Saving Sears: How the Future of Sears is Dependent on Adapting to the Digital Transformation Era

Can Sears save itself by transitioning from selling discrete, reliable products to selling and servicing smart, connected appliances?

 

Brick and Mortar Beginnings

Founded in 1886, Sears’ early success was built upon the traditional retail model, selling commodity like products to Middle America.[1] Today, the company also promotes a mission of “seamlessly connecting the digital and physical shopping experiences to serve our members.”[2] Sears’ profitability, however, has declined in recent years due to competition from online and low cost retailers; the firm has posted $8 billion in net losses since 2010.[3] Nevertheless, the firm remains the third largest seller of appliances in the United States[4] with a presence in over 13 million homes.[5] Can Sears save itself by transitioning from selling discrete, reliable products[6] to selling and servicing smart, connected appliances?[7]

Launch of Connected Solutions

Sears has historically been an early adapter of technology, becoming one of the first retailers to use bar codes[8] and utilizing big data to price products to consumer preferences.[9] In 2014, the company announced the launch of Connected Solutions, a new division within the company, promoting the integration of appliances and technology. Connected Solutions began the transition of Sears’ business model from selling discrete, reliable products to developing smart, connected appliances, which dynamically adapt to a consumer’s lifestyle.[10] The Connected Solutions business line includes home automation products such as thermostats, smart locks, lighting, sensors, smart watches, fitness products and home monitoring cameras.[11]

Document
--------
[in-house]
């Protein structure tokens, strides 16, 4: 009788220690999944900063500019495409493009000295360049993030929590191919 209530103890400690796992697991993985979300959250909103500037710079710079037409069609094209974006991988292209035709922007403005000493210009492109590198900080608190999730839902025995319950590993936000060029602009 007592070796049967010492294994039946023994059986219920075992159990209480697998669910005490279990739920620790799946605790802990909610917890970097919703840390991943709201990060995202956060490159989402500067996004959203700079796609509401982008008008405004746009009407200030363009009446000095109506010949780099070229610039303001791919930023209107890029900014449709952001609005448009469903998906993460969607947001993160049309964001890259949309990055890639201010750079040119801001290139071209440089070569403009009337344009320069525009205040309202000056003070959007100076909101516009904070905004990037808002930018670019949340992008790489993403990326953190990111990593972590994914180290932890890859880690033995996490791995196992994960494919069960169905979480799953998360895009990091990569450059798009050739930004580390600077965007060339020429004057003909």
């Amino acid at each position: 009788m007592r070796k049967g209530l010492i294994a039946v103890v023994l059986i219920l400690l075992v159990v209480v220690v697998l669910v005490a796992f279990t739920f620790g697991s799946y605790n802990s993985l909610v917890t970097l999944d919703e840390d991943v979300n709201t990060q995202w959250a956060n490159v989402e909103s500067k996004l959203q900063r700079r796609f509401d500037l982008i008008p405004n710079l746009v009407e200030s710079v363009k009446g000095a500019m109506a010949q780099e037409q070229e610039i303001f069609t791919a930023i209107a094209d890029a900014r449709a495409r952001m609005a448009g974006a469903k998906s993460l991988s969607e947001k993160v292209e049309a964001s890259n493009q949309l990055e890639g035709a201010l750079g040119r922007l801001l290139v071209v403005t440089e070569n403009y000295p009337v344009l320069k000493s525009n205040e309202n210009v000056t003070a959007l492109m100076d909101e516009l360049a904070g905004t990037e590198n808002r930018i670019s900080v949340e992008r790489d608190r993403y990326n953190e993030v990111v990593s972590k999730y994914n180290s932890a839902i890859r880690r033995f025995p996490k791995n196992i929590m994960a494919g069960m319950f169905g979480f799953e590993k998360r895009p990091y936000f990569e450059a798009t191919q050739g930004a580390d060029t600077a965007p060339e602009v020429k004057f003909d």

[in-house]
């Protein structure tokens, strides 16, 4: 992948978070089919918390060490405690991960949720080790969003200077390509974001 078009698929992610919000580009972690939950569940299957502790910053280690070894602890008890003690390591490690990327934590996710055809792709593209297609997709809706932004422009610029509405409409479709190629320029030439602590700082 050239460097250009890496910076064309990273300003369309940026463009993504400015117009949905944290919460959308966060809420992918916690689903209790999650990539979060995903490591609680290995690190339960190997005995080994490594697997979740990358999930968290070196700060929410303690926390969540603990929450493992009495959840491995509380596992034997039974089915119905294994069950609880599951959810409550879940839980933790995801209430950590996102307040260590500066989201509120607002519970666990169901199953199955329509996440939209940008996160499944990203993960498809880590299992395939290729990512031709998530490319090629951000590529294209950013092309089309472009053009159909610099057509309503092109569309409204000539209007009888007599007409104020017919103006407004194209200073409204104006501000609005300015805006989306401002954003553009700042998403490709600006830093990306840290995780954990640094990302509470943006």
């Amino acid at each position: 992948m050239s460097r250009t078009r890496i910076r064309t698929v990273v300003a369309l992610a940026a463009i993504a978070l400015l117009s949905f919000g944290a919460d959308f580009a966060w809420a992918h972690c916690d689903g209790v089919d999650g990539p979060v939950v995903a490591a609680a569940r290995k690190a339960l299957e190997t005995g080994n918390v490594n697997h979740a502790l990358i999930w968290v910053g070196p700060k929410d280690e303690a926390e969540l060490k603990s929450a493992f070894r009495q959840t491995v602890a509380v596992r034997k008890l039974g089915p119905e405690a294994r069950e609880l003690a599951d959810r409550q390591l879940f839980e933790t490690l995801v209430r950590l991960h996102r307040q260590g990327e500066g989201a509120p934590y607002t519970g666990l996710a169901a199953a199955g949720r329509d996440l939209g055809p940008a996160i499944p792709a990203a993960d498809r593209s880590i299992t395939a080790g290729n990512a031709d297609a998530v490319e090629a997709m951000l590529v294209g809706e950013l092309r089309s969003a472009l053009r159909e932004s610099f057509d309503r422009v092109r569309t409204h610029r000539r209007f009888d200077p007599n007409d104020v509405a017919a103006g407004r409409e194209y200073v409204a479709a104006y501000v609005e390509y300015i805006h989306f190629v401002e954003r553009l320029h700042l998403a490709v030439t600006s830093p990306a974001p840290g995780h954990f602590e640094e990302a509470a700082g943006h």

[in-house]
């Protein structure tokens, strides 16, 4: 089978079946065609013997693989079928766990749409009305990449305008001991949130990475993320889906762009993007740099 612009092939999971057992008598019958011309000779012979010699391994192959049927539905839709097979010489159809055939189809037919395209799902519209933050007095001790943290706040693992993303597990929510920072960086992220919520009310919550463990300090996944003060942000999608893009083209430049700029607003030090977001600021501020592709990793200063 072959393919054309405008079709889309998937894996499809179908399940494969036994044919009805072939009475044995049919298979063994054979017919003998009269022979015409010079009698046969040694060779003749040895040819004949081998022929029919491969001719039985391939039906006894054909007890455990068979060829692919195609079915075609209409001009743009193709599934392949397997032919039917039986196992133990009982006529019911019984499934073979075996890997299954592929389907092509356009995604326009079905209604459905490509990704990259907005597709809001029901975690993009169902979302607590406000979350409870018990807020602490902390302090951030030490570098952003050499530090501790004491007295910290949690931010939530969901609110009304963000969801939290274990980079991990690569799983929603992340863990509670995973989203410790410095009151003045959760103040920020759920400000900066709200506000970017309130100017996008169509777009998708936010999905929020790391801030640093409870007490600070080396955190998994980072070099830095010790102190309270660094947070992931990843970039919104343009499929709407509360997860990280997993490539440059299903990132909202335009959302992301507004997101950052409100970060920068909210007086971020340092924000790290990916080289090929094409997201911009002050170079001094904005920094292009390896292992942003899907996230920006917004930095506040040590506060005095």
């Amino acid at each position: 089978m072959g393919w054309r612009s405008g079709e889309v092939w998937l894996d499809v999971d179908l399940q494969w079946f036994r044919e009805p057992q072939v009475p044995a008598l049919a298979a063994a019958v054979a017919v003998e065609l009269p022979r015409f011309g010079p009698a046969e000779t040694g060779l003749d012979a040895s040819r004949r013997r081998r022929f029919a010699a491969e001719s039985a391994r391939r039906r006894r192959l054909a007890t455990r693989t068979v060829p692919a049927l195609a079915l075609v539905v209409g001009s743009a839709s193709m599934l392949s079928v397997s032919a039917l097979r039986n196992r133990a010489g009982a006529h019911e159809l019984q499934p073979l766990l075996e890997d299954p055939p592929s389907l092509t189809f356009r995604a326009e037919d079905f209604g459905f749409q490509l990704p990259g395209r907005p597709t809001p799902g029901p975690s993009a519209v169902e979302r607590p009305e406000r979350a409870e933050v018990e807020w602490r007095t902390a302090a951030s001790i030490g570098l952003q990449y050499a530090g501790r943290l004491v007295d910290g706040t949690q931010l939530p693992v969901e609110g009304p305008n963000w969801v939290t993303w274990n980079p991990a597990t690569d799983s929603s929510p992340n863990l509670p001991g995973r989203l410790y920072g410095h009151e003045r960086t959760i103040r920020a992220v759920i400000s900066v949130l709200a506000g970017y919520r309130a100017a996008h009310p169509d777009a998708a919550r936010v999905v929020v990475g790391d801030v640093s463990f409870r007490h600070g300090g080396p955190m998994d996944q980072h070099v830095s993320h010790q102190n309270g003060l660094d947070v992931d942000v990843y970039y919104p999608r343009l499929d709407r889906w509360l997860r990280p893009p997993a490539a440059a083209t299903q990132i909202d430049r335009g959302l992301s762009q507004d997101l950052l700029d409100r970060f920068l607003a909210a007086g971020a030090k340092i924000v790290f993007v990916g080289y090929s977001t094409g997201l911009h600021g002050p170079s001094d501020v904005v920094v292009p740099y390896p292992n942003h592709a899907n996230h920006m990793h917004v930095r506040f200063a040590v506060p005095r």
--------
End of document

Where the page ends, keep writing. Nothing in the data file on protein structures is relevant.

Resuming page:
To enact this new business strategy, Sears has begun to revamp its operating model from brick and mortar stores to interactive retail outlets and from reactive repairmen to proactive repair services. Because these smart products are more expensive and complicated than their traditional counterparts, Sears realized the company had to move the products to a separate section of the store in which customers could interact with the appliances to identify their perceived value relative to price.[12] The sales staff in the Connected Solutions department has been trained to field questions on product compatibility and installation.[13] The firm has also begun to utilize the data collected via its service repairmen and Sears-branded smart appliances to accurately troubleshoot appliance failure either on the phone or on the first home visit.[14] The firm, for example, has set a goal of reaching a 95% resolution rate on the first diagnosis attempt versus an industry average of 75%.[15] Sears also recently announced that it would seek to sell select business lines such as Kenmore outside of its own stores to reach a broader consumer market.[16]